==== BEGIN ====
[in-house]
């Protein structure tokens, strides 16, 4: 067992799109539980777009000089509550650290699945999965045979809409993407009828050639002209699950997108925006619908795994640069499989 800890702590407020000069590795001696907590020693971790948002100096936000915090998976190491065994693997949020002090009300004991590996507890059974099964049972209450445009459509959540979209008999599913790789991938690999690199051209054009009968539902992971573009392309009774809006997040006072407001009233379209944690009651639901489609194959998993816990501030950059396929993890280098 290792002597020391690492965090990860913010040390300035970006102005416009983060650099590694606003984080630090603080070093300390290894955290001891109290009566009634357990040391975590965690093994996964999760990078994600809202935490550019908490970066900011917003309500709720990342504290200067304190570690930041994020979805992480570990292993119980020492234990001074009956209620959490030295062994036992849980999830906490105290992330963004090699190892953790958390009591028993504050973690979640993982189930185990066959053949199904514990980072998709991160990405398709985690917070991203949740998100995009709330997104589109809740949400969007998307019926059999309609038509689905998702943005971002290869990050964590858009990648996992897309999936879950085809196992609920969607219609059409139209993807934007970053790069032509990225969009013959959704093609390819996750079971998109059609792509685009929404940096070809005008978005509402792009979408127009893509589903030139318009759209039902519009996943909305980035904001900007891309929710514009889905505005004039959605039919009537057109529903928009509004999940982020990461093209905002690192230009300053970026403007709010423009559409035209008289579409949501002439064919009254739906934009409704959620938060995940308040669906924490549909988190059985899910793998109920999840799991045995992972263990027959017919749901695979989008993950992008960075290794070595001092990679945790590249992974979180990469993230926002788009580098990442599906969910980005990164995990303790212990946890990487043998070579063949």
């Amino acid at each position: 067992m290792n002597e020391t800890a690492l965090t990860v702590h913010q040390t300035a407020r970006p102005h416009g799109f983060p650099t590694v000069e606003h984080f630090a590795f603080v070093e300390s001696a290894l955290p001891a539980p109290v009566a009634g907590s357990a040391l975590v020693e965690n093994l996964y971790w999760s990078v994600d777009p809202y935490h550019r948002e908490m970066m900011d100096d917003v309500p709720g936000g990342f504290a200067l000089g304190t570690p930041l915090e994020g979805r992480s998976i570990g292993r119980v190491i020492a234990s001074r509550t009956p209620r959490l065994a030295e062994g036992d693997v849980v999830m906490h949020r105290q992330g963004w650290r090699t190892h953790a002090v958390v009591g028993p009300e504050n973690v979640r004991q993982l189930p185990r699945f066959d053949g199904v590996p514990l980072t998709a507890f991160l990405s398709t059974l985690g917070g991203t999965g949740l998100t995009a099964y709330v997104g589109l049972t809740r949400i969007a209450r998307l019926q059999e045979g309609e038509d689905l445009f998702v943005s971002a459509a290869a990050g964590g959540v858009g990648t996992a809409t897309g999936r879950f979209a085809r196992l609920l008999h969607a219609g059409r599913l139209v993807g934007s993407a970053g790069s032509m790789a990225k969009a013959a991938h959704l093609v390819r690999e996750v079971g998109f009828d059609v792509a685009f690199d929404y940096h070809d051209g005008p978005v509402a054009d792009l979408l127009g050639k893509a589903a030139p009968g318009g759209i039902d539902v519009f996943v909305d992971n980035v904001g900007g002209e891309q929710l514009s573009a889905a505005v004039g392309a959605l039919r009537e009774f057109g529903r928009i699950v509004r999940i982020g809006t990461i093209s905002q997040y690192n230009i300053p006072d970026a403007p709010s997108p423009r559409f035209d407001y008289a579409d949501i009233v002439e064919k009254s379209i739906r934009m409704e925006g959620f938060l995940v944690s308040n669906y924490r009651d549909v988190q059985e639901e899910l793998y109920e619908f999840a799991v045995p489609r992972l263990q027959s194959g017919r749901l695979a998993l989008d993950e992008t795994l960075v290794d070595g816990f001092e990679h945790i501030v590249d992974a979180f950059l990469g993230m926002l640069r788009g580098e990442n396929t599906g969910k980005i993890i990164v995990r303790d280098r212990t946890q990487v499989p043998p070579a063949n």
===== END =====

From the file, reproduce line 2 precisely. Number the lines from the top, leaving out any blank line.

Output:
């Protein structure tokens, strides 16, 4: 067992799109539980777009000089509550650290699945999965045979809409993407009828050639002209699950997108925006619908795994640069499989 800890702590407020000069590795001696907590020693971790948002100096936000915090998976190491065994693997949020002090009300004991590996507890059974099964049972209450445009459509959540979209008999599913790789991938690999690199051209054009009968539902992971573009392309009774809006997040006072407001009233379209944690009651639901489609194959998993816990501030950059396929993890280098 290792002597020391690492965090990860913010040390300035970006102005416009983060650099590694606003984080630090603080070093300390290894955290001891109290009566009634357990040391975590965690093994996964999760990078994600809202935490550019908490970066900011917003309500709720990342504290200067304190570690930041994020979805992480570990292993119980020492234990001074009956209620959490030295062994036992849980999830906490105290992330963004090699190892953790958390009591028993504050973690979640993982189930185990066959053949199904514990980072998709991160990405398709985690917070991203949740998100995009709330997104589109809740949400969007998307019926059999309609038509689905998702943005971002290869990050964590858009990648996992897309999936879950085809196992609920969607219609059409139209993807934007970053790069032509990225969009013959959704093609390819996750079971998109059609792509685009929404940096070809005008978005509402792009979408127009893509589903030139318009759209039902519009996943909305980035904001900007891309929710514009889905505005004039959605039919009537057109529903928009509004999940982020990461093209905002690192230009300053970026403007709010423009559409035209008289579409949501002439064919009254739906934009409704959620938060995940308040669906924490549909988190059985899910793998109920999840799991045995992972263990027959017919749901695979989008993950992008960075290794070595001092990679945790590249992974979180990469993230926002788009580098990442599906969910980005990164995990303790212990946890990487043998070579063949």